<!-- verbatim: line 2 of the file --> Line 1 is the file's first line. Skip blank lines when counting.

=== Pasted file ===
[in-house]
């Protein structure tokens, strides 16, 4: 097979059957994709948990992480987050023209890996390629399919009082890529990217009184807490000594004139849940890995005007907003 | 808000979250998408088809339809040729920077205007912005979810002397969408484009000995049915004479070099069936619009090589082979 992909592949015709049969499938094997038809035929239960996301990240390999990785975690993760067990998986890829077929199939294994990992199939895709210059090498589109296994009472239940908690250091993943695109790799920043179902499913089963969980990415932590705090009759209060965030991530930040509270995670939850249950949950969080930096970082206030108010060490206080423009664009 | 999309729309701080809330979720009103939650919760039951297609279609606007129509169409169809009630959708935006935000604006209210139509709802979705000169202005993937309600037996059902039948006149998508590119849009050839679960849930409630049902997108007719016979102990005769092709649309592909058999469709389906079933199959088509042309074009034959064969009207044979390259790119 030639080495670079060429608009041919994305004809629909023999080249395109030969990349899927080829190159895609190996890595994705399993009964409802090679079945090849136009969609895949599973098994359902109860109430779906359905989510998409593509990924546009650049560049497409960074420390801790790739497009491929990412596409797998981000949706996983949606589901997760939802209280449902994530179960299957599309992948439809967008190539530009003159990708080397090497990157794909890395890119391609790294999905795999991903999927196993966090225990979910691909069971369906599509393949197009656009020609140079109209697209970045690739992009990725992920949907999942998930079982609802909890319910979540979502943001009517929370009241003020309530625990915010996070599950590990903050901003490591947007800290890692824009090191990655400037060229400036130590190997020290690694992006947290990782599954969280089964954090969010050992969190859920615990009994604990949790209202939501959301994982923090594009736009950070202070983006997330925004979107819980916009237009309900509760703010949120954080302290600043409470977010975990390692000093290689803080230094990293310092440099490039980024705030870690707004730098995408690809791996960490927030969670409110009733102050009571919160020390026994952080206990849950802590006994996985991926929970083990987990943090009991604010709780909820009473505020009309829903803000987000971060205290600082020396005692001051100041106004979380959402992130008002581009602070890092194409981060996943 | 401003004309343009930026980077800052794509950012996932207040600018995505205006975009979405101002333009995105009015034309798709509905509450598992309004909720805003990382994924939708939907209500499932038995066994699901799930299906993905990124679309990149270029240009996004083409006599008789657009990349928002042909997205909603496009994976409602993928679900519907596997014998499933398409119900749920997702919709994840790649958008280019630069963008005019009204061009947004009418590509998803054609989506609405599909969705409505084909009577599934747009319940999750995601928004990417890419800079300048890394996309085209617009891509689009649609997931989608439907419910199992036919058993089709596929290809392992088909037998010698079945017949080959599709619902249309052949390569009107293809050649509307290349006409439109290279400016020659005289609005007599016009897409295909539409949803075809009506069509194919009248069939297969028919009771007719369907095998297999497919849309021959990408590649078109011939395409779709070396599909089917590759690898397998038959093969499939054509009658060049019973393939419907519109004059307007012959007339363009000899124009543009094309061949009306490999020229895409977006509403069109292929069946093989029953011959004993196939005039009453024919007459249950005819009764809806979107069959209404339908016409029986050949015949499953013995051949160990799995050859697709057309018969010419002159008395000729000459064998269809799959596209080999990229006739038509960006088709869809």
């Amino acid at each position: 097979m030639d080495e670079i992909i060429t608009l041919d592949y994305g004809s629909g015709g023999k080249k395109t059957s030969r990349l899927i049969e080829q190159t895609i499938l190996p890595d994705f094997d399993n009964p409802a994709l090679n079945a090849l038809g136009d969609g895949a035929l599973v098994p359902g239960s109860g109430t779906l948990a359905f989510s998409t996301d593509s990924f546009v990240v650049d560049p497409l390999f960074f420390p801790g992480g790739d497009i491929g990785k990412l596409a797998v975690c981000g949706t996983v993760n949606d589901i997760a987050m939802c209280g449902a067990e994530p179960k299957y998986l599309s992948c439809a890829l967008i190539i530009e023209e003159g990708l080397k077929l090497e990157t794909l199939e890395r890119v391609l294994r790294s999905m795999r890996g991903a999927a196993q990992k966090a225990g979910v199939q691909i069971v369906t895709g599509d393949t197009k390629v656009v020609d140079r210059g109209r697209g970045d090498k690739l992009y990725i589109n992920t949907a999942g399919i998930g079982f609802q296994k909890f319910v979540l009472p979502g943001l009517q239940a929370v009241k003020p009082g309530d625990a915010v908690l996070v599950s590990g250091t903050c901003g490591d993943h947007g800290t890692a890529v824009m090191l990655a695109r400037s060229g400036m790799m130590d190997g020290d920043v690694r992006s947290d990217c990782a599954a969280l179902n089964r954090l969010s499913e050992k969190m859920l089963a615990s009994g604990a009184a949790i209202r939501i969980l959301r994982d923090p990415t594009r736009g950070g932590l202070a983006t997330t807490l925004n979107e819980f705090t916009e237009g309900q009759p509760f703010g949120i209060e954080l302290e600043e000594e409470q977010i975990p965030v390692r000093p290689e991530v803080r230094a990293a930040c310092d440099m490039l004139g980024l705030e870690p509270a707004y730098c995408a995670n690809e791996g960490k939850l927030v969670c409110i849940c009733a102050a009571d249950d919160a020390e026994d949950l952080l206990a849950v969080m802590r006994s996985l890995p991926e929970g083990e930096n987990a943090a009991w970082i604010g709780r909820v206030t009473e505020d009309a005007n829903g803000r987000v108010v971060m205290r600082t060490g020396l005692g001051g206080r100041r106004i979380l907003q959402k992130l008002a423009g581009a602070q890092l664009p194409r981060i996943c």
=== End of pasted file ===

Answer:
């Protein structure tokens, strides 16, 4: 097979059957994709948990992480987050023209890996390629399919009082890529990217009184807490000594004139849940890995005007907003 | 808000979250998408088809339809040729920077205007912005979810002397969408484009000995049915004479070099069936619009090589082979 992909592949015709049969499938094997038809035929239960996301990240390999990785975690993760067990998986890829077929199939294994990992199939895709210059090498589109296994009472239940908690250091993943695109790799920043179902499913089963969980990415932590705090009759209060965030991530930040509270995670939850249950949950969080930096970082206030108010060490206080423009664009 | 999309729309701080809330979720009103939650919760039951297609279609606007129509169409169809009630959708935006935000604006209210139509709802979705000169202005993937309600037996059902039948006149998508590119849009050839679960849930409630049902997108007719016979102990005769092709649309592909058999469709389906079933199959088509042309074009034959064969009207044979390259790119 030639080495670079060429608009041919994305004809629909023999080249395109030969990349899927080829190159895609190996890595994705399993009964409802090679079945090849136009969609895949599973098994359902109860109430779906359905989510998409593509990924546009650049560049497409960074420390801790790739497009491929990412596409797998981000949706996983949606589901997760939802209280449902994530179960299957599309992948439809967008190539530009003159990708080397090497990157794909890395890119391609790294999905795999991903999927196993966090225990979910691909069971369906599509393949197009656009020609140079109209697209970045690739992009990725992920949907999942998930079982609802909890319910979540979502943001009517929370009241003020309530625990915010996070599950590990903050901003490591947007800290890692824009090191990655400037060229400036130590190997020290690694992006947290990782599954969280089964954090969010050992969190859920615990009994604990949790209202939501959301994982923090594009736009950070202070983006997330925004979107819980916009237009309900509760703010949120954080302290600043409470977010975990390692000093290689803080230094990293310092440099490039980024705030870690707004730098995408690809791996960490927030969670409110009733102050009571919160020390026994952080206990849950802590006994996985991926929970083990987990943090009991604010709780909820009473505020009309829903803000987000971060205290600082020396005692001051100041106004979380959402992130008002581009602070890092194409981060996943 | 401003004309343009930026980077800052794509950012996932207040600018995505205006975009979405101002333009995105009015034309798709509905509450598992309004909720805003990382994924939708939907209500499932038995066994699901799930299906993905990124679309990149270029240009996004083409006599008789657009990349928002042909997205909603496009994976409602993928679900519907596997014998499933398409119900749920997702919709994840790649958008280019630069963008005019009204061009947004009418590509998803054609989506609405599909969705409505084909009577599934747009319940999750995601928004990417890419800079300048890394996309085209617009891509689009649609997931989608439907419910199992036919058993089709596929290809392992088909037998010698079945017949080959599709619902249309052949390569009107293809050649509307290349006409439109290279400016020659005289609005007599016009897409295909539409949803075809009506069509194919009248069939297969028919009771007719369907095998297999497919849309021959990408590649078109011939395409779709070396599909089917590759690898397998038959093969499939054509009658060049019973393939419907519109004059307007012959007339363009000899124009543009094309061949009306490999020229895409977006509403069109292929069946093989029953011959004993196939005039009453024919007459249950005819009764809806979107069959209404339908016409029986050949015949499953013995051949160990799995050859697709057309018969010419002159008395000729000459064998269809799959596209080999990229006739038509960006088709869809």